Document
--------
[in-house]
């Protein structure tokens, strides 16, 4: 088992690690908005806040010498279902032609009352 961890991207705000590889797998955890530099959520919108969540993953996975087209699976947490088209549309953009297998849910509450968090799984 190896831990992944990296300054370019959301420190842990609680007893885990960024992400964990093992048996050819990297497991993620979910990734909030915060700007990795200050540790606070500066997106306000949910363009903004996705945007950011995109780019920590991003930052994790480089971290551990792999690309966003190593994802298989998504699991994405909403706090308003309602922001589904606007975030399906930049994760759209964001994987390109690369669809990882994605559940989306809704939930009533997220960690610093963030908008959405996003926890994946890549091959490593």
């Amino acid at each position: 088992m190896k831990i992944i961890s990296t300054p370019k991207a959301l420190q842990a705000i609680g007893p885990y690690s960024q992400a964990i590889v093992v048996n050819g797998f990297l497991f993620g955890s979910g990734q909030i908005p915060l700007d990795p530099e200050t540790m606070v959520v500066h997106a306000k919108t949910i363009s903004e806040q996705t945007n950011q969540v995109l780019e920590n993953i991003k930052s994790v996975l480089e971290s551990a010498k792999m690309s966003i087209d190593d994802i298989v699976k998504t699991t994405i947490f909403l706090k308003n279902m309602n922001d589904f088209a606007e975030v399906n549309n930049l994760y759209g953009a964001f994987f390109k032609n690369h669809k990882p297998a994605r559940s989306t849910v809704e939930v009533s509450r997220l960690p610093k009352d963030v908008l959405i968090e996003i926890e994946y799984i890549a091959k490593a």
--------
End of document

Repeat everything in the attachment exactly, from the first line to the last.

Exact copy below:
[in-house]
């Protein structure tokens, strides 16, 4: 088992690690908005806040010498279902032609009352 961890991207705000590889797998955890530099959520919108969540993953996975087209699976947490088209549309953009297998849910509450968090799984 190896831990992944990296300054370019959301420190842990609680007893885990960024992400964990093992048996050819990297497991993620979910990734909030915060700007990795200050540790606070500066997106306000949910363009903004996705945007950011995109780019920590991003930052994790480089971290551990792999690309966003190593994802298989998504699991994405909403706090308003309602922001589904606007975030399906930049994760759209964001994987390109690369669809990882994605559940989306809704939930009533997220960690610093963030908008959405996003926890994946890549091959490593």
């Amino acid at each position: 088992m190896k831990i992944i961890s990296t300054p370019k991207a959301l420190q842990a705000i609680g007893p885990y690690s960024q992400a964990i590889v093992v048996n050819g797998f990297l497991f993620g955890s979910g990734q909030i908005p915060l700007d990795p530099e200050t540790m606070v959520v500066h997106a306000k919108t949910i363009s903004e806040q996705t945007n950011q969540v995109l780019e920590n993953i991003k930052s994790v996975l480089e971290s551990a010498k792999m690309s966003i087209d190593d994802i298989v699976k998504t699991t994405i947490f909403l706090k308003n279902m309602n922001d589904f088209a606007e975030v399906n549309n930049l994760y759209g953009a964001f994987f390109k032609n690369h669809k990882p297998a994605r559940s989306t849910v809704e939930v009533s509450r997220l960690p610093k009352d963030v908008l959405i968090e996003i926890e994946y799984i890549a091959k490593a």